Thank you Andrea for clarifying this. You are one of the most honest and
modest people I know, and I am glad that your side of this story is now in
the open. You have my support, as always.

On Wed, 15 May 2019, 06:33 andrea cardini, <> wrote:

> I have to correct Fred on this:
> > we accelerated our writing. My paper was the first to be finished,
> > probably because it is a single-authored item by an emeritus with no
> > other obligations,
> No, WE did not accelerate the writing. We started a cooperation, after
> my small finding, and we were supposed to work all together on this. At
> some stage, we heard no more from Fred and I suggested to have two
> companion papers, but NEVER got an answer from Fred.
> Months later, Fred let us know he was presenting and discussing results
> (without ever asking me if I was OK with this). Finally, HE decided to
> go on on his own, submit and announce in this list (again letting me
> know after he was done). This is an accurate reconstruction of the
> events. The other one is not and Fred was not unaware that I wasn't OK:
> before the preprint he just announced, he (again without ever asking)
> had already done an informal presubmission to a journal and the journal
> has my written complaint about it.
> I let the morphometric community judge if this is the appropriate
> behaviour. Certainly it is not what I teach students, but possibly it is
> what a famous retired emeritus and one of the leader of a scientific
> community can do.
> All the best
> Andrea
> PS
> On a technical side, as I never thought that CVA was the source of all
> evil and BG-PCA a simple solution, here too I agree that the method has
> some problems but I am more than confident that it can still be WISELY
> applied in many cases. That small N (especially when one works with
> small differences) and large p (numbers of variables) are not desirable
> in very many types of analyses is written in all introductory textbook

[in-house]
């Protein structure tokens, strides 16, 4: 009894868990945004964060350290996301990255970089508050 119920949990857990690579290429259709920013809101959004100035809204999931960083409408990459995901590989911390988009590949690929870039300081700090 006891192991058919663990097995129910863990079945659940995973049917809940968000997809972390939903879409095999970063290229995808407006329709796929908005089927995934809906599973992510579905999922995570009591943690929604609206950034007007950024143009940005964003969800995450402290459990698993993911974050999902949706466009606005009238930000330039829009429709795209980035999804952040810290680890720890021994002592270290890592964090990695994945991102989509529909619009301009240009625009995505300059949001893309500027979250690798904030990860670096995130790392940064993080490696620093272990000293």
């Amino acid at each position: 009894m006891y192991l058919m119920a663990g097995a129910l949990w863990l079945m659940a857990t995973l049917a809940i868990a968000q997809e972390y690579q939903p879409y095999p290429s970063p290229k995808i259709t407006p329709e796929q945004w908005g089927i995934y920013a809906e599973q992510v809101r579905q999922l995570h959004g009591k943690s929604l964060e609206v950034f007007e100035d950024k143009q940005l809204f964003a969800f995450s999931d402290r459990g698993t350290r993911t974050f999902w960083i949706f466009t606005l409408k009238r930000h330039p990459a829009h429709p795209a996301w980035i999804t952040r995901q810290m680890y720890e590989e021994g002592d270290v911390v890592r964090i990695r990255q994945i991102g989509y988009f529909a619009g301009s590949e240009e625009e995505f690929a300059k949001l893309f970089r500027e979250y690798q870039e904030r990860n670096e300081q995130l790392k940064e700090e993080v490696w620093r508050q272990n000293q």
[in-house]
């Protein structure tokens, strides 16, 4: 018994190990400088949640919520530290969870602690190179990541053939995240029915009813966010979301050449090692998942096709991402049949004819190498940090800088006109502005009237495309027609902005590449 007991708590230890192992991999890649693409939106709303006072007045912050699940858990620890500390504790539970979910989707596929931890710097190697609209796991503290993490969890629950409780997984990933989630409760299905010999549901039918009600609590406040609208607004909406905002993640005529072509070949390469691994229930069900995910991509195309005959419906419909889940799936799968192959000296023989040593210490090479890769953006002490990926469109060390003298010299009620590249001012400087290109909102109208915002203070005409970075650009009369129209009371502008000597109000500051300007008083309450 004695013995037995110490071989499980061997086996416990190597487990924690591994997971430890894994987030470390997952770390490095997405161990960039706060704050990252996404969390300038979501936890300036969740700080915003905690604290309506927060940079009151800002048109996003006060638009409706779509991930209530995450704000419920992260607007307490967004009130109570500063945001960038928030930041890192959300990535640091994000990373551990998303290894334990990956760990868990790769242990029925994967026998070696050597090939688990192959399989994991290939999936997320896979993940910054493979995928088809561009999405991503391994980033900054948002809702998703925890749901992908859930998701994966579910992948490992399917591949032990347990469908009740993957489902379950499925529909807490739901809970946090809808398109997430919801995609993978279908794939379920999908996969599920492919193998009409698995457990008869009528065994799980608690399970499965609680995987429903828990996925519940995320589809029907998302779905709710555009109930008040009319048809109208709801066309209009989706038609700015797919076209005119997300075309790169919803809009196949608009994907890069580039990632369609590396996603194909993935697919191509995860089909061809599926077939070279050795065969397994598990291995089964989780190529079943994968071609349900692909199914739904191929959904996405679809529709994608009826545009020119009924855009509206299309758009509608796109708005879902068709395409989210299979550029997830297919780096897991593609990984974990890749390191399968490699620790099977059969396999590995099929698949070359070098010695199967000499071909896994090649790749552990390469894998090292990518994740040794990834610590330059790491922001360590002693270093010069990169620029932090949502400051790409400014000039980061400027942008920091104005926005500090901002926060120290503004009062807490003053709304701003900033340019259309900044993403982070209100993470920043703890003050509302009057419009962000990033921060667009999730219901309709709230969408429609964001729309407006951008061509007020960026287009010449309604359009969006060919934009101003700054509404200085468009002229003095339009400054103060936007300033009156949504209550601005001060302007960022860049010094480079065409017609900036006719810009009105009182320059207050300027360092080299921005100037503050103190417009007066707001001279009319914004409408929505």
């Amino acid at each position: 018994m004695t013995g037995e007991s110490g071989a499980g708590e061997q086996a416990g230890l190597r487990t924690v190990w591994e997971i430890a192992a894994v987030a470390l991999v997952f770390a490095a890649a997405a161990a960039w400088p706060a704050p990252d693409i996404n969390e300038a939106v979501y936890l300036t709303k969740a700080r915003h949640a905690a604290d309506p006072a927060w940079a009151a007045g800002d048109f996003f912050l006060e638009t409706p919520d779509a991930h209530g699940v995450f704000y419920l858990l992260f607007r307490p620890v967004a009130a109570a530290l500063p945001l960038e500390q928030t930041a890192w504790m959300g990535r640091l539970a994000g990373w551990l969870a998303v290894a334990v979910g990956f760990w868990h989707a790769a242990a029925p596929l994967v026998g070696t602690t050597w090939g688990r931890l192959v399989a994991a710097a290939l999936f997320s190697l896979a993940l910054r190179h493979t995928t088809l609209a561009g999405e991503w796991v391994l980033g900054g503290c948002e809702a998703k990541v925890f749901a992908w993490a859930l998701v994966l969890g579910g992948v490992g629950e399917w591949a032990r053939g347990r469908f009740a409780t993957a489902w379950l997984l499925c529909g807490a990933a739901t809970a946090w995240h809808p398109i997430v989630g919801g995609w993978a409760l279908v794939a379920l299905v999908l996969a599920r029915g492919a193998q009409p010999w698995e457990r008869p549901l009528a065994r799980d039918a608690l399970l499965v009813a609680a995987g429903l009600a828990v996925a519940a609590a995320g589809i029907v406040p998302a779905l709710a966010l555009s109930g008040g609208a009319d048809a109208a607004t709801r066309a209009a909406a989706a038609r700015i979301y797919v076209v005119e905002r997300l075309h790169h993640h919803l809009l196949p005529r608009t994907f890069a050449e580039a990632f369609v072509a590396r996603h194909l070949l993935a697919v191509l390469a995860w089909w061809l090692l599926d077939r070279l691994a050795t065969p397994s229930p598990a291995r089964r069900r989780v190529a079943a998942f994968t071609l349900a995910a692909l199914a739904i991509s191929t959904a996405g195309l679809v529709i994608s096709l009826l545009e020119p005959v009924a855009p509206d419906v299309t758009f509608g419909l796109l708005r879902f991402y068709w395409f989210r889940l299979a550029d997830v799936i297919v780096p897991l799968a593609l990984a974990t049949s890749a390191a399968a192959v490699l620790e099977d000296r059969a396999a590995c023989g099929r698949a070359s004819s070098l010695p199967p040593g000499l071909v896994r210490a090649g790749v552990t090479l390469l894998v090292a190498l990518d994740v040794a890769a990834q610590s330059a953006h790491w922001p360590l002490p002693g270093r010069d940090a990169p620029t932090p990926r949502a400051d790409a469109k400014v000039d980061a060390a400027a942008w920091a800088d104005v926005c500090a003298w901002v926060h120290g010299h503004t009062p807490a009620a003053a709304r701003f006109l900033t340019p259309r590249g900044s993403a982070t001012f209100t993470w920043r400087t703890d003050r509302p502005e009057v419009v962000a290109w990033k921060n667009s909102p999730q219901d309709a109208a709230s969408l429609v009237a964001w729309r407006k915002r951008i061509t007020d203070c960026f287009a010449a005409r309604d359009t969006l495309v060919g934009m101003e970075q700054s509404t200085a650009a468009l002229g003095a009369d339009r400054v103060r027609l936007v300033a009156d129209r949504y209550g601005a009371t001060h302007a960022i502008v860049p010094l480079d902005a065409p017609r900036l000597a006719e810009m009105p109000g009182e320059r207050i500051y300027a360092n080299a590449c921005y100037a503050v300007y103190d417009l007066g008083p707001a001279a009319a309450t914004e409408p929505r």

> on multivariate stats (at least those written in simple non-mathematical
> language for non-numerically skilled people like me).
> In relation to this, there's a point I raised many times for years in
> this list and in some of my papers: one uses the specific landmarks
> required for her/his specific aim (I am in debt to Paul O'Higgins for
> teaching me this). Semilandmarks are a great tool but should be used
> when really needed and bearing in mind that almost inevitably p will
> become big and that might create problems. There are different views on
> this, including that having many points makes beautiful pictures: I
> agree but probably most of the time that is not the aim of a biologist.
> However, there might be cases when even with small N semilandmarks might
> be a huge step forward and possibly the best example I know it's the
> virtual reconstruction of fossils (further analysis of those data may
> then be harder, because of very big p and small N).
> I definitely share the frustration of many taxonomists and
> palaeontologists who have often very precious material and very small
> samples and want to get the most out of them. Regardless of p/N
> problems, estimates of means will be then inevitably inaccurate (and
> sometimes even biased, as the sample could be few and maybe related
> individuals of a rare species). Sometimes those means could be OKish
> (macroevolutionary analyses with very large differences?); most of the
> time they will be as accurate as trying to estimate the average body
> height of Italian men using a sample of 10 men from the same small
> region of Italy. Again, not my discovery: it's all in the introductory
> stats textbook, but I myself too often forget about it.
> --
> Dr. Andrea Cardini
> Researcher, Dipartimento di Scienze Chimiche e Geologiche, Università di
> Modena e Reggio Emilia, Via Campi, 103 - 41125 Modena - Italy
> tel. 0039 059 2058472
> Adjunct Associate Professor, Centre for Forensic Anthropology, The
> University of Western Australia, 35 Stirling Highway, Crawley WA 6009,
> Australia
> E-mail address:,
> FREE Yellow BOOK on Geometric Morphometrics:
> --
> MORPHMET may be accessed via its webpage at
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